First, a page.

CERT is short for:

"CERT", as it is called, is short for "Community Emergency Responce Team".  Each CERT person is organized and trained in accordance with standard operating procedures developed by the sponsoring agency which, in our case, is San Bernadino County, the largest county in California. We are located in the "Inland Empire'' section, of the lower south-eastern  part of California. Yes, we are in the desert, it is a sparsely populated area with a cluster of small towns and horse farms.

The CERT Program can provide an effective first-response capability. Acting as individuals first, then later as members of teams.  Being so rural, we have different challenges than the people who live in a big city like Los Angeles. 

Disasters come in all sizes?

When a “Disaster” strikes, such as, damage caused by earthquakes, hurricanes, tornadoes, wild fires and/or flooding. The devastation caused by a natural disaster of such magnitude, would probably encompass a large area and, most people would agree that each of these events, would impact every one of us in some way. However, an accident caused by man, such as a gas explosion, oil truck accident, train or plane wreck, would these events affect us?  The answer is yes, remember, disasters come in all sizes. Can we agree that a disaster affects more than just us? Since everyone, in some ways, is affected, from government services to private businesses, to civic activities and to ourselves. Any one of these can weigh heavily on our emergency response resources.This  could create a larger situation, by damaged roads, or train rails, bridges  or disrupted communications can any or all of these restrict the access of emergency responses?  Yes, when communications, or transportation, and/or, utilities are affected, these will compromise the professional emergency resources to many individuals or neighborhoods resulting in them to be cut off from outside support. To have any of these  compromised means someone or a whole neighberhood may be without help for somewhere in the time frame of one to three days. In some cases, it has been recorded that some individuals and neighborhood’s have been without food, water, first-aid, fire protection and shelter for up to three weeks or even longer. It is without question that, an individuals preparedness, planning, knowledge of survival skills, and mutual co-operation  within our neighborhoods and work places will have an affect during this initial period and is essential for coping with the aftermath of a disaster. What you do today, will have a critical impact on the quality of your survival and your ability to help others safely and effectively. Emergency services personnel such as a trained CERT are the best trained and equipped to handle emergencies when the professionals are not available. Following a catastrophic disaster you and the community may be on your own for a period of time because of the size of the area affected, lost communications, and inpassable roads, whether it is caused by a natural event or from something man made. Your CERT Basic Training is designed to prepare you to help yourself and to help others in the event of a catastrophic disaster. Your CERT training can make a difference when emergency service personnel will not be able to help everyone immediately, you can.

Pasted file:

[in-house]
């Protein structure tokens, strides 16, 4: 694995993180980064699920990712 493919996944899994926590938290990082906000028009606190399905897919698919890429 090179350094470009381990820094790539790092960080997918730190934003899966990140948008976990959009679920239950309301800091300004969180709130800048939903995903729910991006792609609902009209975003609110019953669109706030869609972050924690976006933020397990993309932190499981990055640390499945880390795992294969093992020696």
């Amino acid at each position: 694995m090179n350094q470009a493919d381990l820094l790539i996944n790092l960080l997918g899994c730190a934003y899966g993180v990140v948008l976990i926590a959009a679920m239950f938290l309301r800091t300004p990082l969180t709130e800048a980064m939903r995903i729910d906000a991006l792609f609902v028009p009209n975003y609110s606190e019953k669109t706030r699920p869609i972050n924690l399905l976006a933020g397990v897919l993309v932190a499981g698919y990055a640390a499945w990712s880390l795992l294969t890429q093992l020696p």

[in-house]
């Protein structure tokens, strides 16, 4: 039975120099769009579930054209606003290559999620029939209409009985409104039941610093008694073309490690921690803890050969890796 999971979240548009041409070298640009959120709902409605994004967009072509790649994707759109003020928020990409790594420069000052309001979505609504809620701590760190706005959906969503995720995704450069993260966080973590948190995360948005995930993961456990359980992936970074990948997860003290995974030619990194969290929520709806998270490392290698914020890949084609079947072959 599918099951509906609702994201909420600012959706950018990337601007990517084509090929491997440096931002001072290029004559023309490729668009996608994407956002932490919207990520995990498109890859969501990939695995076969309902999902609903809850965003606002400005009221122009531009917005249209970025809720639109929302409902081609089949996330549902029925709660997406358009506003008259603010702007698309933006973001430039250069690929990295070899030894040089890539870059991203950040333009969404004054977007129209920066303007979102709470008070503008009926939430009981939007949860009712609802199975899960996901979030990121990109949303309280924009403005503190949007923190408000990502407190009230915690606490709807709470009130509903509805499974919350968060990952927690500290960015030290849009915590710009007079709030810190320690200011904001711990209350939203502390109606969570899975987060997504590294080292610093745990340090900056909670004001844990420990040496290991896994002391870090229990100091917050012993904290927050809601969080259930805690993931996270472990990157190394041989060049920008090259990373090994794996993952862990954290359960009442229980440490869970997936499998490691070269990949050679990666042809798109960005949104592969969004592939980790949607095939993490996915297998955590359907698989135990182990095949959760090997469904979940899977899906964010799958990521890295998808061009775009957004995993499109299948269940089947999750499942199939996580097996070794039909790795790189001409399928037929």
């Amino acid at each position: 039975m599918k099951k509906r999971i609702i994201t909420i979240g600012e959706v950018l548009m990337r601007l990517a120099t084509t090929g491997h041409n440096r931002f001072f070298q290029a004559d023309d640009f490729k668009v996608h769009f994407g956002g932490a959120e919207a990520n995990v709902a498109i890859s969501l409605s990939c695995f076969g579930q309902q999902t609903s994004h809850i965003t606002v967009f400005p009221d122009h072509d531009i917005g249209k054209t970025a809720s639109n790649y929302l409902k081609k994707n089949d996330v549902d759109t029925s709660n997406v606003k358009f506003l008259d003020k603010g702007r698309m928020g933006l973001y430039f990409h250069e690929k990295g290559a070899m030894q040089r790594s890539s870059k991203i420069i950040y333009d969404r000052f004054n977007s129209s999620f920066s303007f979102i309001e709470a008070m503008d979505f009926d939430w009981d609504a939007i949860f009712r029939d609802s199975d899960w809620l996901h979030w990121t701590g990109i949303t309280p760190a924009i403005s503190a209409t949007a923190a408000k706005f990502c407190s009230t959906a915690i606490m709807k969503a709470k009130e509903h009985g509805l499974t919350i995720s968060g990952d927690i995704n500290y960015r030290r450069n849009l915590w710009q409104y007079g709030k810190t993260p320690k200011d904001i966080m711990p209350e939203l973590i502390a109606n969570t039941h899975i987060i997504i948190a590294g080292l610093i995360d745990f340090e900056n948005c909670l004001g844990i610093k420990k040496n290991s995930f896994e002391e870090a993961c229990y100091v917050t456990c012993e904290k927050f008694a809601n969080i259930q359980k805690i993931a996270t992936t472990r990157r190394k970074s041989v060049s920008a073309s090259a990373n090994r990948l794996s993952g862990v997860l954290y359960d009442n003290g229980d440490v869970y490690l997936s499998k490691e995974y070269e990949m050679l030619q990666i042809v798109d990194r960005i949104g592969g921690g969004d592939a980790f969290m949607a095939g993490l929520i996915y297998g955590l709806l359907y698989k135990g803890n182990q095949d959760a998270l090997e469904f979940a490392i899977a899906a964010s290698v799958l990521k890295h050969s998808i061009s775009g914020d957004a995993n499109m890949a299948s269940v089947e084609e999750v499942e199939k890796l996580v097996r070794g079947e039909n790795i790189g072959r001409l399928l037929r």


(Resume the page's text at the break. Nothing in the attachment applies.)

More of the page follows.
What else do Certs do?

The Cert's are also trained to set up what is called a staging area. This is where the fire department and other services will interact with CERTs. Having a centralized contact point makes it possible to communicate damage assessments and allocate volunteer resources more effectively. This is true for all CERTs, whether active in a neighborhood, workplace, school, college/university campus, or other venue.

Damage from disasters may vary considerably from one location to another. ln an actual disaster, Cert members are taught to assess their own needs and the needs of those in their immediate environment first.

CERT members who encounter no need in their immediate area then report to their staging area, where they take on assigned roles based on overall area needs. Members who find themselves in a heavily affected location send runners to staging areas to get help from available resources. Ham and other radio links also may be used to increase communication capabilities and coordination. Certs are also trained to

extinguish small fires, turn off the natural gas lines at a damaged home. They are also taught how to perform a light search and rescue, and render basic medical treatment. CERTs also act as effective "eyes and ears" for uniformed emergency responders. Trained volunteers also offer an important potential workforce to service organizations in non-hazardous functions such as shelter support, crowd control, and evacuation.

lf available, emergency services personnel are the best trained and equipped to handle emergencies. Following a catastrophic disaster, however, you and the community may be on your own for a period of time. Either because of the size of the area affected, lost communications, or unpassable roads. CERT Basic Training is designed to prepare you to help yourself and to help others in the event of a catastrophic disaster. It is because the emergency services personnel may not be able to help everyone immediately. You can make a difference by using your CERT training to save lives and protect property.  This training covers basic skills that are important to know in a disaster when emergency services are not available. With training and practice, and by working as a team, you will be able to protect yourself and do the greatest good for the greatest number of people in the least amount of time. (our moto)